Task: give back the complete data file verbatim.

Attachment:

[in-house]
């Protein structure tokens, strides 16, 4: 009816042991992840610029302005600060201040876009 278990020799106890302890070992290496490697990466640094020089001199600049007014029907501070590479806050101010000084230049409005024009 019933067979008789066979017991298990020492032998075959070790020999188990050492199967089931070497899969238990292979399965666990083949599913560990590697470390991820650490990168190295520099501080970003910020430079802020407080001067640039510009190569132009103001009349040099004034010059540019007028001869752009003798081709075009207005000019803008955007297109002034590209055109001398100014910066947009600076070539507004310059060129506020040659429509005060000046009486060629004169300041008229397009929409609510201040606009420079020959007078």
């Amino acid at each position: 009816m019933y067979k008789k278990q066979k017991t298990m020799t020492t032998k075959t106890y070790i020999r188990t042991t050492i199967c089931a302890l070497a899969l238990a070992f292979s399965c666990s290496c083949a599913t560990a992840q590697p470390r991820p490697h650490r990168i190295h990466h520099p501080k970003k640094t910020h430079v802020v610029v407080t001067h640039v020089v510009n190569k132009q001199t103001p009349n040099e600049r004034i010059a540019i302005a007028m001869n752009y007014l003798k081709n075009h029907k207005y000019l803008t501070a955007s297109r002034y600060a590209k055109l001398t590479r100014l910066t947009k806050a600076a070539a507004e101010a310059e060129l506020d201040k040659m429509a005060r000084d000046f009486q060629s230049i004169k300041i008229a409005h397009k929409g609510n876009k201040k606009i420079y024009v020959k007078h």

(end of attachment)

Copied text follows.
[in-house]
């Protein structure tokens, strides 16, 4: 009816042991992840610029302005600060201040876009 278990020799106890302890070992290496490697990466640094020089001199600049007014029907501070590479806050101010000084230049409005024009 019933067979008789066979017991298990020492032998075959070790020999188990050492199967089931070497899969238990292979399965666990083949599913560990590697470390991820650490990168190295520099501080970003910020430079802020407080001067640039510009190569132009103001009349040099004034010059540019007028001869752009003798081709075009207005000019803008955007297109002034590209055109001398100014910066947009600076070539507004310059060129506020040659429509005060000046009486060629004169300041008229397009929409609510201040606009420079020959007078």
């Amino acid at each position: 009816m019933y067979k008789k278990q066979k017991t298990m020799t020492t032998k075959t106890y070790i020999r188990t042991t050492i199967c089931a302890l070497a899969l238990a070992f292979s399965c666990s290496c083949a599913t560990a992840q590697p470390r991820p490697h650490r990168i190295h990466h520099p501080k970003k640094t910020h430079v802020v610029v407080t001067h640039v020089v510009n190569k132009q001199t103001p009349n040099e600049r004034i010059a540019i302005a007028m001869n752009y007014l003798k081709n075009h029907k207005y000019l803008t501070a955007s297109r002034y600060a590209k055109l001398t590479r100014l910066t947009k806050a600076a070539a507004e101010a310059e060129l506020d201040k040659m429509a005060r000084d000046f009486q060629s230049i004169k300041i008229a409005h397009k929409g609510n876009k201040k606009i420079y024009v020959k007078h």